Food notes: Angell's gets reinvented; Woodriver Cellars expands

doland@idahostatesman.comJune 28, 2013 

angell's bar and grill, boise, downtown, restaurant

The new Angell’s Bar and Grill Renato will feature new light fixtures and a brass front to the bar. New owner Russell Dawe also plans to replace the chairs and the bar top.


Russell Dawe always loved Angell's Bar and Grill. It was his hangout when he first lived in Boise in the 1980s.

When he returned to Idaho after 20 years in Seattle, he was shocked to find it closed.

"I loved that place and the people who worked there," Dawe says. "I decided I would bring it back."

Owners Bob and Mickey Angell closed the bistro and bar in January after a buyer couldn't be found for the 32-year-old establishment.

Then along came Dawe.

His idea: Angell's Bar and Grill - Renato. "Rinato" means "reborn" in Italian.

It will have the same spirit of the Angell's that Dawe fell in love with, he says, but with an updated interior and kitchen, a menu of lighter and affordable fare, and a more open feel in its look and service style.

This is Dawe's first restaurant venture, and he knows he'll need support. He's hired chef David Shipley away from Brick 29 to handle the kitchen, and he's brought back many of Bob Angell's stalwart employees including business manager Ines Holt and bar manager Pam Tuttle. He's also bringing in his daughter Denise, who has experience in the restaurant business to help manage the front of the house.

"It will be a family-run business," he says.

He plans to open the interior to the patio with garage-style doors and use the location's natural amphitheater as a performance venue for live music in good weather.

Angell's Renato will offer picnic service on the lawn, and run a small fleet of bicycle taxis to transport customers from Angell's to other Downtown spots.

Work continued on the building this week. Expect a soft opening soon and a grand opening on July 9, in time for the Twilight Criterium bicycle race on July 13.

Help build the menu: Go to and vote for your favorite classic Angell's dishes to add to the menu.

Angell's Renato is at 999 W. Main St., Boise. Phone: 342-4900. Online:


The winery and event center Woodriver Cellars is putting in a completely new kitchen, expanding its dining area and catering services, and in August plans to open a restaurant, says winemaker and manager Neil Glancy.

Besides the new kitchen, owners Ron and Laurie Beckman purchased 100 new French oak barrels for Glancy's award-winning wine program.

Woodriver Cellars, 3705 Highway 16, in Eagle, is first a winery. Glancy makes a variety of reds, whites and sparkling wines that are now available at Costco, some Albertsons and Fred Meyer stores and is being poured at a several Treasure Valley restaurants, including the Cottonwood Grille, The Ram in Meridian and Flatbread Community Oven.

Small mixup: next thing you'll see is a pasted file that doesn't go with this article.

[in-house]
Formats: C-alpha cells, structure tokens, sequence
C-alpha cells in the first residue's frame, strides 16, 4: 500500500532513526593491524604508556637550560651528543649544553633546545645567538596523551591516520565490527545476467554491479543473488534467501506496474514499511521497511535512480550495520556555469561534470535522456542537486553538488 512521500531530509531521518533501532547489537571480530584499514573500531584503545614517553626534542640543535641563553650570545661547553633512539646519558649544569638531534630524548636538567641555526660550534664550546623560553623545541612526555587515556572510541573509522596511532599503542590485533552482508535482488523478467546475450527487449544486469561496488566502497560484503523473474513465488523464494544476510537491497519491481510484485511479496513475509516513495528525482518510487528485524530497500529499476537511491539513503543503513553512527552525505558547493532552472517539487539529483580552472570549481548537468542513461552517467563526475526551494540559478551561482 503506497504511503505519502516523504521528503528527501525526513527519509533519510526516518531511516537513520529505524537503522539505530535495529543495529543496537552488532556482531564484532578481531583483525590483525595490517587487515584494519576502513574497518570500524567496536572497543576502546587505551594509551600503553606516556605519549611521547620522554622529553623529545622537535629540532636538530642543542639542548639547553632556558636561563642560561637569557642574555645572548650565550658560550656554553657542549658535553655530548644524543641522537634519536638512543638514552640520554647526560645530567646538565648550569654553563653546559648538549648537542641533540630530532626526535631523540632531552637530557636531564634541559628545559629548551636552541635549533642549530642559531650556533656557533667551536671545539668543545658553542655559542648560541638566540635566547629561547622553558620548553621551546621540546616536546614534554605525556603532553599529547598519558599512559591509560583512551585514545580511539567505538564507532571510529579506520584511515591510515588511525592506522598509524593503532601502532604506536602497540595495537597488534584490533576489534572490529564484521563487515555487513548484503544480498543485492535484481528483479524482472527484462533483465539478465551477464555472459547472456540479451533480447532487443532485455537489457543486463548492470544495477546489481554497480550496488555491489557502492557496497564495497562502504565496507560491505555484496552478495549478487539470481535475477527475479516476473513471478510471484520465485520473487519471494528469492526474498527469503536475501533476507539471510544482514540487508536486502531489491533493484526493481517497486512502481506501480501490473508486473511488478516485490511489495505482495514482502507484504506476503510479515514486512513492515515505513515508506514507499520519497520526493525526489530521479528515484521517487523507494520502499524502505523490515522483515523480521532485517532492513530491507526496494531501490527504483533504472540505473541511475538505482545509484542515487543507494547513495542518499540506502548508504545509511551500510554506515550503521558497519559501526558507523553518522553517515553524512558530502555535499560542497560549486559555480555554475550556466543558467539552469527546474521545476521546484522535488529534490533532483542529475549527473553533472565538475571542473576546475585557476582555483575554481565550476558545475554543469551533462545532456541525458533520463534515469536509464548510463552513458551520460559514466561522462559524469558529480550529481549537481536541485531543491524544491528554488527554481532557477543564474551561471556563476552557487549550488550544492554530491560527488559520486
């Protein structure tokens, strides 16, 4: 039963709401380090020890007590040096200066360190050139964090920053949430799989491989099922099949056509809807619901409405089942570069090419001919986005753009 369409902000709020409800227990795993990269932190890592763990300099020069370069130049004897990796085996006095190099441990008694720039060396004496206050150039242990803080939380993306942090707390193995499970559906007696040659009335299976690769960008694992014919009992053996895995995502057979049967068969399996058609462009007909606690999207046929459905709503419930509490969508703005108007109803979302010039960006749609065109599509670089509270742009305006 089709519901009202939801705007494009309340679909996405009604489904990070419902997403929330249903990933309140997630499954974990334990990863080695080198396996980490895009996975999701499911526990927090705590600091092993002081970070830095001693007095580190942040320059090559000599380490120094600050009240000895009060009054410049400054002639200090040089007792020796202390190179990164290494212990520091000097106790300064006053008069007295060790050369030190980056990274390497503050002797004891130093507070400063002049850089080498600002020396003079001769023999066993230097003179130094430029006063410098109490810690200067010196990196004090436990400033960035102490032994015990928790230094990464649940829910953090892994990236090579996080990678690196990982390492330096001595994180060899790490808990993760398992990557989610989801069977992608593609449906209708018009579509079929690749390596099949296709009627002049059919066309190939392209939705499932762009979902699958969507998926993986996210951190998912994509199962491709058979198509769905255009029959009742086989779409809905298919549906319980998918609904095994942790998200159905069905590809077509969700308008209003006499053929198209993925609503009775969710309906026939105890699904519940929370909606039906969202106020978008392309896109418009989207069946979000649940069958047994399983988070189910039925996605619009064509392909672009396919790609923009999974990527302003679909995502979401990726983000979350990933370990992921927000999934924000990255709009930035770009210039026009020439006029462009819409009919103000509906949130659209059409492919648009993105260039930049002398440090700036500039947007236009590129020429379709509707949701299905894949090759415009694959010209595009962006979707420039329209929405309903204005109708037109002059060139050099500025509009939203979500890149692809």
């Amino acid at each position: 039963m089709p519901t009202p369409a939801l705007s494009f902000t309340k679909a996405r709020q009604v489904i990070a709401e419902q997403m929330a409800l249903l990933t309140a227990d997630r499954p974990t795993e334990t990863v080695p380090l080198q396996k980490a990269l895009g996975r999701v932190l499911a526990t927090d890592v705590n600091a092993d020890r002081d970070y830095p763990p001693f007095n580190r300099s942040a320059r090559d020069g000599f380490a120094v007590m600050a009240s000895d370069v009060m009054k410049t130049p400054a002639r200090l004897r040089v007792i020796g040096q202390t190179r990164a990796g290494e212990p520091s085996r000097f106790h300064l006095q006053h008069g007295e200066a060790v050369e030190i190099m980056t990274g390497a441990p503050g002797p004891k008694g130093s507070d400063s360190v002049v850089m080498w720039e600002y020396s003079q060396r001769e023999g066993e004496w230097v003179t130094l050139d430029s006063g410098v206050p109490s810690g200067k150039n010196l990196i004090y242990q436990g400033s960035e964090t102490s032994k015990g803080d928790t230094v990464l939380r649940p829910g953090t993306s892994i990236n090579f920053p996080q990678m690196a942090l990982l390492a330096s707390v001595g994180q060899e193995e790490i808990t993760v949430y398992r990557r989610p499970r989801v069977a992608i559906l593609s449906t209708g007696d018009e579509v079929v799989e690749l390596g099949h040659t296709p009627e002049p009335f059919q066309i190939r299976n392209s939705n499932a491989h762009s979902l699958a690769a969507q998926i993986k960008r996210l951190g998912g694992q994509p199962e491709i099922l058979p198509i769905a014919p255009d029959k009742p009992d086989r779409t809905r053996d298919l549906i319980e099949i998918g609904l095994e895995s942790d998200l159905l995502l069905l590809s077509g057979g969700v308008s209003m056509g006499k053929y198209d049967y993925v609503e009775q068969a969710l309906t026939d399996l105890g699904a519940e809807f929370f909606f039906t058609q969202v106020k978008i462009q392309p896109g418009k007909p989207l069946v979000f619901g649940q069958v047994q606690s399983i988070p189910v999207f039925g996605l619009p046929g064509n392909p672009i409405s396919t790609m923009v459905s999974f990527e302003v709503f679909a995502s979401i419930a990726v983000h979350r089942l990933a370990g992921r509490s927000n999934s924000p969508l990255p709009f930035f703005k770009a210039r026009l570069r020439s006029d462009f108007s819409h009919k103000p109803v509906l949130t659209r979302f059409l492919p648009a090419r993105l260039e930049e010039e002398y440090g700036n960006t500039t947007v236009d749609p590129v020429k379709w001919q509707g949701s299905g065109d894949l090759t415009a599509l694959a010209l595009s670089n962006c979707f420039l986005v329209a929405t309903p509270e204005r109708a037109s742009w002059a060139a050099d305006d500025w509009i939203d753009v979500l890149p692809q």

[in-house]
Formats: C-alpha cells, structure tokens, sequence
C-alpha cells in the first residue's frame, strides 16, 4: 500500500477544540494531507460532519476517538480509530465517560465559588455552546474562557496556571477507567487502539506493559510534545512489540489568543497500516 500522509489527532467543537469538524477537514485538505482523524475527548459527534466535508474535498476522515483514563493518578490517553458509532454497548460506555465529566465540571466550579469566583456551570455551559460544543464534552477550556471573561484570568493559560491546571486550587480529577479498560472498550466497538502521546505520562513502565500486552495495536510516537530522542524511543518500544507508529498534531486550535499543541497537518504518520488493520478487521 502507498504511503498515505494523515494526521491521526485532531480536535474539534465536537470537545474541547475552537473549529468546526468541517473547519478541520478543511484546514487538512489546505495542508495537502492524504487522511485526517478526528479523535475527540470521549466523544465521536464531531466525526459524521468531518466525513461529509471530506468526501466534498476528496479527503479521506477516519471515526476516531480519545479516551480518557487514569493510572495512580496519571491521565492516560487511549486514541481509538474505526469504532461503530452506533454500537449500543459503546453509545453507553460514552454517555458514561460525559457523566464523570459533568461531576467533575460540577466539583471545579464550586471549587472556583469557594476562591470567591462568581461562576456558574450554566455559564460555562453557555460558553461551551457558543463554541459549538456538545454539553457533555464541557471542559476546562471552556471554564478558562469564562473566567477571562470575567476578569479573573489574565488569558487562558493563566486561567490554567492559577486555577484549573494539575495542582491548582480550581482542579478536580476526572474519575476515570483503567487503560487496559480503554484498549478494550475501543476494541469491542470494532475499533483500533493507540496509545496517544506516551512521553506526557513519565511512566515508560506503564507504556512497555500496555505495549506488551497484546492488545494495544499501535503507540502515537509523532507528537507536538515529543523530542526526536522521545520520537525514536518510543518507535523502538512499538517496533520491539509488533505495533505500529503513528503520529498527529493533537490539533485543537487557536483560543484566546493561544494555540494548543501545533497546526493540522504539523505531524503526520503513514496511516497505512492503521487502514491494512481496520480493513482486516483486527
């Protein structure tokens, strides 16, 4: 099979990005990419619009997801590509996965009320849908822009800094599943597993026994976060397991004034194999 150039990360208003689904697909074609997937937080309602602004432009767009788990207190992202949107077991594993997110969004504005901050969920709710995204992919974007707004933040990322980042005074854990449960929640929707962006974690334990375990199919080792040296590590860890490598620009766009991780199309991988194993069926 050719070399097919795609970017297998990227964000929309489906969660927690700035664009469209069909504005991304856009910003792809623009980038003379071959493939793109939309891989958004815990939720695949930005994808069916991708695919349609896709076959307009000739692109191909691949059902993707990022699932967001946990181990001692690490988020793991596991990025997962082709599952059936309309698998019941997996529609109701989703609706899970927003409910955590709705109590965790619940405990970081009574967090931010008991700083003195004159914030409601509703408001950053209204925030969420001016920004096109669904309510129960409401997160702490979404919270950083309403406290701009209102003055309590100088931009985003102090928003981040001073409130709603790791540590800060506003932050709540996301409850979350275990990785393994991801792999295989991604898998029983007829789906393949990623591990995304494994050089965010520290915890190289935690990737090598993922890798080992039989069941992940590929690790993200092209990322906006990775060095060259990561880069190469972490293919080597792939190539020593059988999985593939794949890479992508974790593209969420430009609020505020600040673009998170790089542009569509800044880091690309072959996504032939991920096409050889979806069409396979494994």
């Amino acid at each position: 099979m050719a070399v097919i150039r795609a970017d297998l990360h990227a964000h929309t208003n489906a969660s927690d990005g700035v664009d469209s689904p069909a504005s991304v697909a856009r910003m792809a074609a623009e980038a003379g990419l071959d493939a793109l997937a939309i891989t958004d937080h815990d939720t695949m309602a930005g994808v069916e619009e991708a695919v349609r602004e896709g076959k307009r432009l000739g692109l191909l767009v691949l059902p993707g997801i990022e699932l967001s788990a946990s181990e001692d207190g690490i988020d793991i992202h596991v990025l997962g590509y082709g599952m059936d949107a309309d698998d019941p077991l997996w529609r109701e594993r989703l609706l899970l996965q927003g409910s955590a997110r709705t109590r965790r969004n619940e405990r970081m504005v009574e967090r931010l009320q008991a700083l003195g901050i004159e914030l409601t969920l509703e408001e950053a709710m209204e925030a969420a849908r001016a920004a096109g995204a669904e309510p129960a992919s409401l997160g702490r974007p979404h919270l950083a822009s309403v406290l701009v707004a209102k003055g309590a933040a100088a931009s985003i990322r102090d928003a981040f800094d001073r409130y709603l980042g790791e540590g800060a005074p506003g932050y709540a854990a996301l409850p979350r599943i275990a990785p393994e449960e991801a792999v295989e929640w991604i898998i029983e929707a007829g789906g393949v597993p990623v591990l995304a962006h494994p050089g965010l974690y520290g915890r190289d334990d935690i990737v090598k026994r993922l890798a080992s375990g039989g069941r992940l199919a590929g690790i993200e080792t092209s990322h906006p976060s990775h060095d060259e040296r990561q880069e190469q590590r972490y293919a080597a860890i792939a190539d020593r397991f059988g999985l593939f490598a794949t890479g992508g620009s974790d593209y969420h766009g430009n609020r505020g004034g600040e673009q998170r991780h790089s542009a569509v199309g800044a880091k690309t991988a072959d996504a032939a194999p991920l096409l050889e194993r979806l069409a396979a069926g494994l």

As an event center, Woodriver's grounds are a popular place for weddings, celebrations and concerts. You'll find the Boise Philharmonic's "Picnic at the Pops" there in August.

Chef Mike Owen is fine-tuning the menu that's a mix of his culinary influences that includes his years at Aladdin's, Goldy's and the Original Pancake House when it was in Eagle.

The restaurant will open with brunch Fridays-Sundays in early August.

You can find more information on the winery and the concert line up at


One of Downtown's most iconic businesses - The Grape Escape, 800 W. Idaho St., - will close at the end of business June 30. Owner Pug Ostling decide to close after an investor who was going to fund a remodel pulled out earlier this month.

The Escape will be open from 11:30 a.m. to close June 29-30. On Sunday it's Grape Jam and Eggs with jazz guitarist Ben Burdick and special guests.


The newest brewery on the block, Cloud 9, will open in the former Moxie Java at 1750 W. State St., in Boise. This is a nanobrewery - an even smaller concept than microbrewery - but bigger than home brewing.

Its Kickstarter campaign raised more than its goal of $30,000 for six four-barrel fermenters. Cloud 9 will make four barrels of each brew, such as Northwest Red Ale, Blood Orange Wit and special editions, such as Huckleberry Stout.

Owners Jake and Maggie Lake will sell pints and fill growlers onsite. It also will serve a locally focused menu of not-so-typical pub fare, such as seared ahi BLT and American kobe burgers.

Look for it to open in November.


After a brief delay earlier in the month, Crooked Fence Barrelhouse, Garden City's new brewpub, opened June 21.

Located at 5181 Glenwood St. near the Revolution Center, the all-ages eatery includes beer made on site and down Chinden Boulevard at Crooked Fence Brewery.

Hours at the 7,000-square-foot pub are 11 a.m. to 10 p.m. Mondays, 11 a.m to midnight Tuesdays through Fridays, and 9 a.m. to midnight on Saturdays and Sundays.

Brunch begins this weekend, which is why the Barrelhouse opens earlier on Saturday and Sunday.

Submit restaurant news to at least one week prior to publication. Michael Deeds contributed the final brief in this article.

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